Saturday, 19 January, 2019

Revived US travel ban sows confusion, anger in Middle East

Revived US travel ban sows confusion, anger in Middle East Revived US travel ban sows confusion, anger in Middle East
Melinda Barton | 29 June, 2017, 09:03

The U.S. Supreme Court has partially reinstated President Donald Trump's executive order that blocks people from six Muslim-majority countries from entering the country. Officials are still working to define what counts as a "bona fide relationship".

The justices will hear full arguments in October in the case. If they don't, passengers may not be allowed to bring laptops or large electronics in carry-on bags.

In what Trump declared a "clear victory for our national security", the Supreme Court on June 26 lifted lower-court decisions blocking the president's 120-day suspension of the USA refugee program and a 90-day ban on visitors from Iran, Libya, Somalia, Sudan, Syria, and Yemen.

Under review is a nationwide injunction imposed by a federal trial judge in Maryland against Section 2 (c) of the Executive Order (suspending for 90 days entry into this country of foreign nationals from the six countries of concern) and a separate nationwide injunction imposed by a federal trial judge in Hawaii not only against Section 2 (c) but also against Section 6 (a) (suspending refugee admissions) and Section 6 (b) (imposing a refugee admission cap).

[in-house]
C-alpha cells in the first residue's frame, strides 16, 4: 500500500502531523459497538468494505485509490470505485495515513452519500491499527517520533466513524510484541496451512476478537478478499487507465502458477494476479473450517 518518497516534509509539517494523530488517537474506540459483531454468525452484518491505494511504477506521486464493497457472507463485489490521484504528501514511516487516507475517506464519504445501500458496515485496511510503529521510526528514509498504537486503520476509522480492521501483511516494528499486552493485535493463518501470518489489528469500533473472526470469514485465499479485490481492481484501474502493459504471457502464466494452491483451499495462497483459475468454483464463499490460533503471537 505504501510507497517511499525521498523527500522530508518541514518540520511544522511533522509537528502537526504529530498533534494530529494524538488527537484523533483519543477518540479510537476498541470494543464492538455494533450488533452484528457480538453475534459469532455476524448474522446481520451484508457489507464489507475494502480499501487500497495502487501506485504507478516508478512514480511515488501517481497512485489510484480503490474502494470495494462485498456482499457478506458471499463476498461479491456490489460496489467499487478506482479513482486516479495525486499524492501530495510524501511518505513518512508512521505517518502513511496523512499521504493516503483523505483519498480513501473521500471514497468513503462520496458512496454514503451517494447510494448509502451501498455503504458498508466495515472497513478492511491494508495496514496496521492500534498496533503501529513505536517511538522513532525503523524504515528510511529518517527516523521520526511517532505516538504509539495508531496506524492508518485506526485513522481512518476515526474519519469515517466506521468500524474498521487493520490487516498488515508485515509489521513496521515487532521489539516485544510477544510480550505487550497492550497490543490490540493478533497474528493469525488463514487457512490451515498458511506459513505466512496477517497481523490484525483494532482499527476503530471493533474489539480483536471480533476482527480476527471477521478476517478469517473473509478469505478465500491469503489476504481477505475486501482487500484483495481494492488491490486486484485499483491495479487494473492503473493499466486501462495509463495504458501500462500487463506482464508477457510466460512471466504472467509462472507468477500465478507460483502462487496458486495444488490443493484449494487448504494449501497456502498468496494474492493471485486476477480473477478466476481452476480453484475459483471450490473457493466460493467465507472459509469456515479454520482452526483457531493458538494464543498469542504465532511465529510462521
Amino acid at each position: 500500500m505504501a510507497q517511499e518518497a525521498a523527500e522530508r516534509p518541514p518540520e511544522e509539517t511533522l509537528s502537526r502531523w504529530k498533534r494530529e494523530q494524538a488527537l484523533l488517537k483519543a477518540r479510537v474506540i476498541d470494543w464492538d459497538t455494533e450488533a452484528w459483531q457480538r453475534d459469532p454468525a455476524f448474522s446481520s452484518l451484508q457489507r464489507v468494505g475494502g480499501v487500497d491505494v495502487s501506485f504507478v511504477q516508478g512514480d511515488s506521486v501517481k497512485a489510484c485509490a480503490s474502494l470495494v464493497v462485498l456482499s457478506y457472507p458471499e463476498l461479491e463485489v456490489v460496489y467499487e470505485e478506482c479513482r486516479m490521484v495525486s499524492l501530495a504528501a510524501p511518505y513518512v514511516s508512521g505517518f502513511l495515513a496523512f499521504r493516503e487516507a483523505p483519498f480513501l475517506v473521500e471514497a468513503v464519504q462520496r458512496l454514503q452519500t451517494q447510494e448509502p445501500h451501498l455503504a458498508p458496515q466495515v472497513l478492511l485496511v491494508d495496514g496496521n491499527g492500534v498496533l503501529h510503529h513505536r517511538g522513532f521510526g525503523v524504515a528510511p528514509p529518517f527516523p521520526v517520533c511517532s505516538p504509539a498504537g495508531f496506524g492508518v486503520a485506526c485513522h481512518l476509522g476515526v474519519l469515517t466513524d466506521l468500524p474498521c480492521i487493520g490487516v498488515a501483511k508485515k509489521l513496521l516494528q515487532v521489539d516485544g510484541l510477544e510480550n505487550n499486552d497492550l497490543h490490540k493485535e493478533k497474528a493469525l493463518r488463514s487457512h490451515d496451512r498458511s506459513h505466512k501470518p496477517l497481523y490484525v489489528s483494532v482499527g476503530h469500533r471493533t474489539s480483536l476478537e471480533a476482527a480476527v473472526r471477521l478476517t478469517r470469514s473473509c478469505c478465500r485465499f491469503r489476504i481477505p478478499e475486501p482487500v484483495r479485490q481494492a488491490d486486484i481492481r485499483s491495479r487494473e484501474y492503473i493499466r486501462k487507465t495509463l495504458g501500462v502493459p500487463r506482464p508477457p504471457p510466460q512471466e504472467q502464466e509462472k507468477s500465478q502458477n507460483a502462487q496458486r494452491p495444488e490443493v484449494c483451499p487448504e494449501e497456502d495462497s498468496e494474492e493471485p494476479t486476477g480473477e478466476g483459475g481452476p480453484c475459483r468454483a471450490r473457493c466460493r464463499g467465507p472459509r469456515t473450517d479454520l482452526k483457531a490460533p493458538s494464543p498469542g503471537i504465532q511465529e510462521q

A few months ago, I wrote a column about President Donald Trump signing an Executive Order on January 24, 2017 affecting immigration practices into the United States from seven countries, which were identified in the Order as presenting heightened terrorism risks.

According to Reuters, the justices also allowed the 120-day ban on all refugees entering the go into effect on the same grounds.

A Yemeni national who was denied entry into the USA earlier this because of the Trump administration's travel ban, shows the canceled visa in his passport from his failed entry to reporters as he successfully arrives to be reunited with his family, at Washington Dulles International Airport in Chantilly, Virginia on February 6, 2017.

It remained unclear exactly when new instructions would be distributed to embassies and consulates.

The Muslim ban stirred protests inside the U.S. and overseas, with many arguing that nationals from the countries singled out by Trump have not been involved in terror attacks on United States soil.

Similarly, an applicant's relationship with a distant, nonblood relative in the US could be considered legitimate. But the Supreme Court on Monday ruled there could be partial restrictions placed on refugees.

After the lower courts found the travel ban unconstitutionally biased against Muslims and contrary to federal immigration law, Trump hailed the Supreme Court's decision as a "clear victory for our national security". Many decisions will depend on the discretion of US consular officers and Customs and Border Protection officials. That was also struck down by lower courts.